Google has announced two major updates to its Chrome for Business suite of tools including a cloud-based management system for IT teams.
The cloud platform is designed to let firms running Google’s suite of business apps put access control policies in place, with over 100 different settings available, so staff can access their accounts from either work or personal devices.
Senior product manager for Chrome for Business, Cyrus Mistry said in a blog post the updates would help meet the needs of the increasing numbers of firms with mobile workforces.
“Now, whether employees are working from the company’s desktop or their personal laptop, they will be able to access default applications, custom themes, or a curated app web store when they sign-in to Chrome with their work account,” he said.
“With cloud-based management, IT administrators can customise more than 100 Chrome policies and preferences for their employees from the Google Admin panel.”
The second update, Legacy Browser Support, targets firms running older apps that do not run in Chrome.
This means if an employee tries to access a legacy app still in use, it can be automatically opened in a browser that will run the app, as defined by IT.
With Legacy Browser Support, employees on Chrome are automatically switched to a legacy browser when they begin using an older app,” said Mistry.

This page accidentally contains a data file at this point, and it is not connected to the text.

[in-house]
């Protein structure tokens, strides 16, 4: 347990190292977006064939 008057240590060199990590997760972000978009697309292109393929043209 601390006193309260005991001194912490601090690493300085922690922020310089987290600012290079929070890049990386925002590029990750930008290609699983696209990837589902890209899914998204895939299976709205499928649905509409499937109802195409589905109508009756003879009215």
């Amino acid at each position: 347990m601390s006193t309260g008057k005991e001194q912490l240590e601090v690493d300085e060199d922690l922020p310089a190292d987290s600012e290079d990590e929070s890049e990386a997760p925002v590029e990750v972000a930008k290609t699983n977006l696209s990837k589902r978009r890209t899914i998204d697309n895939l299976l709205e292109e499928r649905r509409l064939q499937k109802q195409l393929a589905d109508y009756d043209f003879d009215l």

“IT managers simply define which sites should launch from Chrome into an alternate browser, and then set this Chrome policy for all employees.”
Google recently improved the search and sharing features for its Chrome browser running on Apple's iOS smartphone and tablet platform. Chrome's update includes features that allow users to share web pages via email, messages and Facebook.
Cotton seedling freezes to death as Chang'e-4 shuts down for the Moon's 14-day lunar night
Fortnite easily out-earns PUBG, Assassin's Creed Odyssey and Red Dead Redemption 2 in 2018
Meteor showers as a service will be visible for about 100 kilometres in all directions
Saturn's rings only formed in the past 100 million years, suggests analysis of Cassini space probe data
New findings contradict conventional belief that Saturn's rings were formed along with the planet about 4.5 billion years ago